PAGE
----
This animation explores some of the human rights issues posed by big data and Artificial Intelligence.

It explores questions such as do we know what data is being collected?  how is artificial intelligence used in decisions relating to work, law enforcement and social welfare? and does data driven artificial intelligence increase discrimination?

Algorithmic Accountability and Human Rights

A public lecture organised by The Human Rights, Big Data and Technology Project (University of Essex), recorded on 26 March 2019 at The Royal Society, London.

The panel members included Dr Lina Dencik (Co-Director Data Justice Lab), Professor Lorna McGregor (Director HRBDT Project), Petra Molnar (University of Toronto) and Dr Daragh Murray (Deputy Work Stream Lead, HRBDT Project).

The panelists discussed the impact of artificial intelligence on different areas of life, with a particular focus on data justice and immigration decisions.

Big Data, Big Threats?

Mark Lattimer, Executive Director of Minority Rights Group International and executive board member of our human rights and big data data technology project, explains why he thinks organisations such as his must work with universities like Essex to address the implications of big data technology.

Big Data in Business: Help or Hindrance

Part of the Talk Big Data series held in partnership with the Administrative Data Research Network Business and Local Government Data Research Centre  and the Human Rights, Big Data and Technology Project (HRBDT).

Chair: Neal Kellard (Professor of Finance, University of Essex)
Speakers: Jasmine Birtles (Founder, Moneymagpie); Ian Hutchinson (Lead Software Developer, Projects By If); Helen Simpson (Professor of Economics, University of Bristol)

Big Data, Big Brother?

Do organisations know too much about us? Our personal data is worth more than ever before. Explore privacy in the digital age.

Chair: Daragh Murray (Professor of Law, University of Essex)
Speakers: Gus Hosein (Director, Privacy International); Nathan Lea (Senior Research Associate, Institute for Health Informatics); Andrew Stott (Former Director for Transparency and Digital Engagement for the UK government)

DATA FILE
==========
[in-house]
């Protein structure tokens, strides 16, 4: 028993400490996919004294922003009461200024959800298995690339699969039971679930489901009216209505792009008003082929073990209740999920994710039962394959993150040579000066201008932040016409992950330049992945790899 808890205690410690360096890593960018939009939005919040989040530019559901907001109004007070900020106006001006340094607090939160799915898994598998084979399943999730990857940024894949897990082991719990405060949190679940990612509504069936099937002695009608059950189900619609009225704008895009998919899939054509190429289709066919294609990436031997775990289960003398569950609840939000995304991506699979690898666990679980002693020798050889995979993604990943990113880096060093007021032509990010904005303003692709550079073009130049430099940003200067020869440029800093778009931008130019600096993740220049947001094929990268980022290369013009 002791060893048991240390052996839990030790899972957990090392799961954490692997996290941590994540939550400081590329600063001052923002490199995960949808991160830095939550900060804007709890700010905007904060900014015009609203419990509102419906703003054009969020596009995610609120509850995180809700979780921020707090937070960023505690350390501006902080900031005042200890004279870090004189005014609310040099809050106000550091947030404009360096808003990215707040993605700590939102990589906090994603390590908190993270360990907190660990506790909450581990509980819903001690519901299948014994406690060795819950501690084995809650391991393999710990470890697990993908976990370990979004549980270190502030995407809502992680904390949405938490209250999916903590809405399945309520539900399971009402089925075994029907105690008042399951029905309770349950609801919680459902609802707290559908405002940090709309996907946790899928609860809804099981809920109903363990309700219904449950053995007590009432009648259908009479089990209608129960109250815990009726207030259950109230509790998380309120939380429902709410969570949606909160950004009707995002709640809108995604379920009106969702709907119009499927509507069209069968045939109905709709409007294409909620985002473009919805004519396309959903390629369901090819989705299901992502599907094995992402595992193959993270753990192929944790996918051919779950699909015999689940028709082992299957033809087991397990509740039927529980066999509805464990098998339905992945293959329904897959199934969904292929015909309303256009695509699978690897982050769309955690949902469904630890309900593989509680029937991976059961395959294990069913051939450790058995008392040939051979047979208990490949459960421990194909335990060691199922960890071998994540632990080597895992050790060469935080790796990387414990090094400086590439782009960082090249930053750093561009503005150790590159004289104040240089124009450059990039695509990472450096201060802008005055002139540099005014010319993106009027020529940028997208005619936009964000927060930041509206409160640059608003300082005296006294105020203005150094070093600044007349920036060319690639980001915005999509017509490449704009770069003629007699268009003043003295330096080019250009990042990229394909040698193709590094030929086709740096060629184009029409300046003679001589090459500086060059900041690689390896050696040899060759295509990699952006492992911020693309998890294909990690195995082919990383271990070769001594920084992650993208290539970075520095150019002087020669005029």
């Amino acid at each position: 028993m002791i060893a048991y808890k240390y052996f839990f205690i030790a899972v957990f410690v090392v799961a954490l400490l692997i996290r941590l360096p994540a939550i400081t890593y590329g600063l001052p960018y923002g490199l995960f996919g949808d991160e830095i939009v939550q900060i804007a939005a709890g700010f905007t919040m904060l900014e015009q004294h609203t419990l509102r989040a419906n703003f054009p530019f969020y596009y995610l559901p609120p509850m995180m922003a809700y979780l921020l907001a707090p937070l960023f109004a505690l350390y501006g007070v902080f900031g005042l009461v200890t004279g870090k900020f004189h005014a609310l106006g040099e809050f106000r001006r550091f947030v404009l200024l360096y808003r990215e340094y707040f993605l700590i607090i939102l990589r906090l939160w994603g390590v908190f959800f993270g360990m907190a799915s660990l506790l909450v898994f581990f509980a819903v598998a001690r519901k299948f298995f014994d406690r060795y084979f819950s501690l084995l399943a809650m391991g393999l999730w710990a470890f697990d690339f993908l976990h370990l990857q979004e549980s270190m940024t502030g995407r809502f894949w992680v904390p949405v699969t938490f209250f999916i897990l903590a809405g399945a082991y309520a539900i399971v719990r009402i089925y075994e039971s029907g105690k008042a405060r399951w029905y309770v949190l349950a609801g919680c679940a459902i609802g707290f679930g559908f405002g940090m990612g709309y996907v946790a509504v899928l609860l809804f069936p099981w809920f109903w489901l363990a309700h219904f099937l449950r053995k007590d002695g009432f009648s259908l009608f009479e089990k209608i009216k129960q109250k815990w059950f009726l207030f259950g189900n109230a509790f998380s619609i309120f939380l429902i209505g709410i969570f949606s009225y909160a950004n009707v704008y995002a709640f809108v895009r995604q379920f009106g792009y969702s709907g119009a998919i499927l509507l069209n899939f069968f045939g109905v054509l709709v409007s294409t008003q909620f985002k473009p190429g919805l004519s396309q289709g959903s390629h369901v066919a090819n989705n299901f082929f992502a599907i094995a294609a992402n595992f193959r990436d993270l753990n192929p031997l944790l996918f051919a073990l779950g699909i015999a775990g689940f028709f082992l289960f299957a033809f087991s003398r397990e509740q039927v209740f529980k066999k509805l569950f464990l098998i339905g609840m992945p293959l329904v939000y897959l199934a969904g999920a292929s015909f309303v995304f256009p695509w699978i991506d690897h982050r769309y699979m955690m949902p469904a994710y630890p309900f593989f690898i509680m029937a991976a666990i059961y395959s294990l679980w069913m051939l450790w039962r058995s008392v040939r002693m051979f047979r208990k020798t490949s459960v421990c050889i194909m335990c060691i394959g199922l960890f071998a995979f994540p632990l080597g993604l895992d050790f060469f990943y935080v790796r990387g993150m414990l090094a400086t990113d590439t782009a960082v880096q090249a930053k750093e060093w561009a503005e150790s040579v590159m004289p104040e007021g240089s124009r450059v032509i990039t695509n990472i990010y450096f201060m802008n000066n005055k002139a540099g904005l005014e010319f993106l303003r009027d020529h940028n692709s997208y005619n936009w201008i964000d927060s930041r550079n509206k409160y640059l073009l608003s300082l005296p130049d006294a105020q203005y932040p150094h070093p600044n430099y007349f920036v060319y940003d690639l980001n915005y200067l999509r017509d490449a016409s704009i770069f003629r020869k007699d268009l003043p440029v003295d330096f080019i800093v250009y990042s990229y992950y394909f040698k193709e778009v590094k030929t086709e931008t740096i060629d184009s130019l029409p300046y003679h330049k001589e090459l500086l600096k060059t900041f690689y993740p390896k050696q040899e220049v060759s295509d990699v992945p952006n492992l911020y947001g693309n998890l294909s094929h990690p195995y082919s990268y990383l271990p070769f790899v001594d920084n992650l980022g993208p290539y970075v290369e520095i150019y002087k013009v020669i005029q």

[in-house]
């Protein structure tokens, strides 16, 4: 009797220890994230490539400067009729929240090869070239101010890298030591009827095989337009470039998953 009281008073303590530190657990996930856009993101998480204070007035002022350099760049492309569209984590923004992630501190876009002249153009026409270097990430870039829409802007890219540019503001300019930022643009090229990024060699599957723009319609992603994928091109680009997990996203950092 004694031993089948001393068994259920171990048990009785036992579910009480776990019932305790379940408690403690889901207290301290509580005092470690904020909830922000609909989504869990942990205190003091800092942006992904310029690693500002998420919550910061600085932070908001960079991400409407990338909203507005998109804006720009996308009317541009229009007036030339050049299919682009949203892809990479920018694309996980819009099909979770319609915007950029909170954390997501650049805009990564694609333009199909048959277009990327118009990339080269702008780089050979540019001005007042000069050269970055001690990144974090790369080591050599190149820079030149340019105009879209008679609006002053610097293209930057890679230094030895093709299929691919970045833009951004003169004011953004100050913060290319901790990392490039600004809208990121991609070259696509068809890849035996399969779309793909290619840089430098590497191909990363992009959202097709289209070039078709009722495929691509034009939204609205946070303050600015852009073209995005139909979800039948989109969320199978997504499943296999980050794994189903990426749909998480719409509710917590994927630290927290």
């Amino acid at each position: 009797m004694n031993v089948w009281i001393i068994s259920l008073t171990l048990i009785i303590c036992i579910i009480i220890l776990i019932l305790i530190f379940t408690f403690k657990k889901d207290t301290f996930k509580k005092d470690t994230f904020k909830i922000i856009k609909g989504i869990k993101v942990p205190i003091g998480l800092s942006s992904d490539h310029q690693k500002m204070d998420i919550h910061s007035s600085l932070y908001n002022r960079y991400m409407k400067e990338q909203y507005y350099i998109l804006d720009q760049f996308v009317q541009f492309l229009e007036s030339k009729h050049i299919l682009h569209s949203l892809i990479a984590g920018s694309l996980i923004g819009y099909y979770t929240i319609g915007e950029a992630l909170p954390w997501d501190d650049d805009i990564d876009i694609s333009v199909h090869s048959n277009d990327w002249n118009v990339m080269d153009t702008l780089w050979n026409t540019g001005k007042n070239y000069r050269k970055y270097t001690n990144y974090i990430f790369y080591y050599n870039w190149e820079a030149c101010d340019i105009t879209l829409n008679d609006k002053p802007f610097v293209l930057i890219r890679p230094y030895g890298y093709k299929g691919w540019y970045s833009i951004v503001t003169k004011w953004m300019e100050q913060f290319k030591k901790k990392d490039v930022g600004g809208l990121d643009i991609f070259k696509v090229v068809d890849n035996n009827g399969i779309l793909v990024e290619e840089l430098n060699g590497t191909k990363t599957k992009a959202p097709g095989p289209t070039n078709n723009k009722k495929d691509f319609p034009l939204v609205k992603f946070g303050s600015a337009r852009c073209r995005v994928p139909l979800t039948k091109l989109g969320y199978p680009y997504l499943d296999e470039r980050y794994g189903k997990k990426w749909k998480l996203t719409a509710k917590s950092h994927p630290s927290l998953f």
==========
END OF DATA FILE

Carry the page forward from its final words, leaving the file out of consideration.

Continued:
Launch of the Human Rights, Big Data and Technology Project

Wednesday 2 March 2016 marked the official launch of the multi-disciplinary Human Rights, Big Data and Technology Project, housed at the University of Essex’s Human Rights Centre. The event was attended by more than 100 representatives from NGOs, UN agencies and business, human rights defenders, students, and project members.

Your Data: Why Should You Care?

On 3 December 2019, Dr Elena Abrusci, Sabrina Rau (Senior Research Officers) and  Amy Dickens (Doctoral Student) gave a presentation ‘Your Data – Why Should You Care’ to members of the local community at Firsite, Colchester.  Their thought provoking talk covered topics such as the challenges and implications of providing consent online, disinformation, fake news, online targeting and the use of data-driven technologies such as artificial intelligence in the healthcare sector.

Automated Facial Recognition and Human Rights in the Digital Era

A public lecture organised by The Human Rights, Big Data and Technology Project (University of Essex), recorded on 10 September 2019 at The Royal Society, London.

Panel members include: Clare Garvie (Georgetown University Law Centre), Professor Pete Fussey (University of Essex), Dr Daragh Murray (University of Essex) and Reema Patel (Ada Lovelace Institute).

Sky news interview – The Met Police’s use of facial recognition

Professor Fussey was interviewed by Sky news following the publication of the first independently-funded academic report into the use of live facial recognition technology by a UK police force.

The full report can be found here.

The Briefing – the use of facial recognition at London’s Kings Cross

Are private companies allowed to use facial recognition technology? The revelation that a private retail development in London’s King’s Cross had been using facial recognition (FR) for over two years, apparently with the assistance of two UK police forces, raises specific questions in terms of proportionality, consent and “the chilling effect” – the role that surveillance technology may play in limiting political protest and freedom of expression. Professor Pete Fussey and Dr Daragh Murray respond to some of the key questions raised by the King’s Cross case.

Changing Lives Through Research

Already data is making a difference to people across the UK. Hear more about how, where and why research is using Big Data.

Chair: Katherine McNeill (Director, UK Data Archive)
Speakers: Patrick Guthrie (Head of Public Service Reform, Essex County Council); Mounia Lalmas (Director of Research, Yahoo! London); Stephen Simpkin (Senior Analyst – Organisational Intelligence, Essex County Council); Sharon Witherspoon (Deputy Chair, ADRN and Acting Head of Policy, Academy of Social Sciences)

Big Data and Society: Is It A Game Changer?

Why is Big Data hailed as the answer to so many big questions? Listen to those who may know why.

Chair: Lynn Wyeth (Head of Information Governance and Risk, Leicester City Council)
Speakers: Heather Laurie (Pro Vice Chancellor of Research, University of Essex); John Pullinger (UK National Statistician); Lord David Willetts (Former UK Minister for Universities and Science)

Launch of the Human Rights, Big Data and Technology Project

Ambassador Eileen Donahoe, of Human Rights Watch, Samantha McGregor, of the ESRC, and University of Essex student Rafael Heredia talk about the importance of this new project at its launch at the British Academy in London.

Our Partners

Queen Mary University of London
University of Cambridge
Eye Witness Media
Universal Rights Group
World Health Organisation
Geneva Academy